Banking / investment software

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In this post I want to talk about banking / investment software used in the private banking and investment industry, called portfolio management software. Before I left this industry I looked around what software companies and solutions were available. This was primarily as a backup plan in case our own software provider would get into trouble. It is only my opinion, so forget the over 30 years of experience.

Find the companies

This is a serious problem. Since I worked for one of these companies it was a little easier. I already knew some of these companies because I met them at events. Others I knew because companies I worked for as a consultant used these systems. To find new ones was rather difficult. Searching the internet is one option but they really hide.

A little advice to companies selling this kind of software, make sure we can find you.

In this post I want to focus on having full access to the database. I think we all know that the database is the most important part of the system. Now why do many companies not allow their clients to access the database directly? Let us try to find out.

The database

Does it matter which database is used? Not really. I have seen them all, and I have not seen any big differences between them. That is for day to day processes. There are of course differences, and I think one stands out: how quick can you get help. I worked with free databases for many years, and we never had any big issues. That is great, because if we needed help, we knew that there was no support contract.

This is an important choice you have to make. If there is a problem with your database, you can probably not access your data or rely on that data. This can mean that your company can not work until the problem is solved.


Some software solutions offer you the option to decide which database you want to use. This is perfect, at least you can select a database that you are already comfortable with. Since only a few SQL commands differ between database systems, it is not a really big thing. If you simply avoid using those you can run your software on any database. I like that a lot, it means the company really thought about it.

Do you have access to the database?

This is a nice question. And from what I found out, in most cases you have no access to the database.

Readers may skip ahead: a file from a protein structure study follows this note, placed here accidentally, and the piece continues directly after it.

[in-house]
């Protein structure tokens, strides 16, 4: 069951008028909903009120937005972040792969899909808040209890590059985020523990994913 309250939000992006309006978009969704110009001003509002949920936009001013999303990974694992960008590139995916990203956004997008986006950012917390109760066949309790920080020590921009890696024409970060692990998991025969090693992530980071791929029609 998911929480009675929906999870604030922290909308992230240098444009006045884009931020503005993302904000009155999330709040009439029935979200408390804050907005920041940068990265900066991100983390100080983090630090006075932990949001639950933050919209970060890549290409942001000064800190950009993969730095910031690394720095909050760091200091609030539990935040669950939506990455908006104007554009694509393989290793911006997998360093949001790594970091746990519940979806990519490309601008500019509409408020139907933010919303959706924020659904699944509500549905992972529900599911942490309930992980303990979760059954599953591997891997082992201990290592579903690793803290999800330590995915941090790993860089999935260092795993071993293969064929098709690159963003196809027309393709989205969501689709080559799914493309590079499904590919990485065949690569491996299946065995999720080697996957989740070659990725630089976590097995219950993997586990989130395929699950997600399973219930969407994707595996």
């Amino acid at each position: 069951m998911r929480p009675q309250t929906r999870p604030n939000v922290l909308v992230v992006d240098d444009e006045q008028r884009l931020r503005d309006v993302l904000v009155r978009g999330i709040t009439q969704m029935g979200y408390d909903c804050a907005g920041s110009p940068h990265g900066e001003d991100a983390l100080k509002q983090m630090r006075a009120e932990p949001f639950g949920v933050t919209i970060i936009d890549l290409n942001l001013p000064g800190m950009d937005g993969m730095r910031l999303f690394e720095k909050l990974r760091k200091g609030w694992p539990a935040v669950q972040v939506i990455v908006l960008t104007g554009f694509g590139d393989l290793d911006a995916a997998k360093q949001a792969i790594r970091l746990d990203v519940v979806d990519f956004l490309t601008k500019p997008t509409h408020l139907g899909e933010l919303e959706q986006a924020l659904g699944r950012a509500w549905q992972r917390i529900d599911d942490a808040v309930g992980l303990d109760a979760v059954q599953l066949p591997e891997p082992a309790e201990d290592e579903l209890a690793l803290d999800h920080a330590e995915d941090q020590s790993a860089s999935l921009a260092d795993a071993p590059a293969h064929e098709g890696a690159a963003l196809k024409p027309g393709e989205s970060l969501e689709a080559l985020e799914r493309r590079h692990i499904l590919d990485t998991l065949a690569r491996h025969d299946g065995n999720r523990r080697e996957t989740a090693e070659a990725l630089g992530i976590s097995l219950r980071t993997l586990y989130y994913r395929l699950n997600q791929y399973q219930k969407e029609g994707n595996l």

Why is that? I know it takes a lot of time and effort to create the database, but they are all more or less the same. Software solution A and B both need to store customer information. You need an address, phone number, country you live in. Next to that you have to define investments, like shares, bonds, options. If it is a bond, what is the coupon, how many times a year, the currency, and the list goes on. You have to buy and sell these investments for your clients. Who is buying what, are there any costs, interest, taxes, result? So, if company A and B are building a database, the structure will be more or less the same. Especially since a lot of information is simply required by the government.

What do they hide?

I have no idea. So I asked them. Some did not answer, but others did.

Data security / privacy

To protect sensitive information. Financial databases contain sensitive information. You can think of personal client data, transaction history, and client investments. Restricting access helps protect this information from unauthorized access, data breaches, and cyberattacks.

And of course regulatory compliance. Financial institutions must comply with strict regulations regarding data protection and privacy (GDPR, CCPA). Software providers help ensure compliance with these regulations by controlling access to the database.

Let me translate this. The software company protects my own data by not allowing me to access it. Well, there is only one company responsible for the data, and that is not the software provider. Next to that, what if I need to change something in the database? This was like a weekly routine for me, so it happens. Do I need to wait for the software company to send someone over? Because it is safer?

Intellectual property protection

The database structure, schemas, and data handling techniques may contain proprietary technology and methodologies. Limiting access protects their intellectual property and maintains their competitive edge.

Restricting database access prevents users from reverse engineering the software or using the data in unauthorized ways.

Ok, interesting. There are more companies that produce this kind of software. And the data they need to store is more or less identical. As a result the databases are more or less identical.

And reverse engineering the software? You signed a contract with a company for their product and their knowledge. To keep their product up and running for the next 5 to 10 years. And then you want to reverse engineer their product?

Data integrity

To prevent corruption. By restricting access, the software provider can ensure that the data remains consistent and free from corruption due to improper handling or malicious tampering.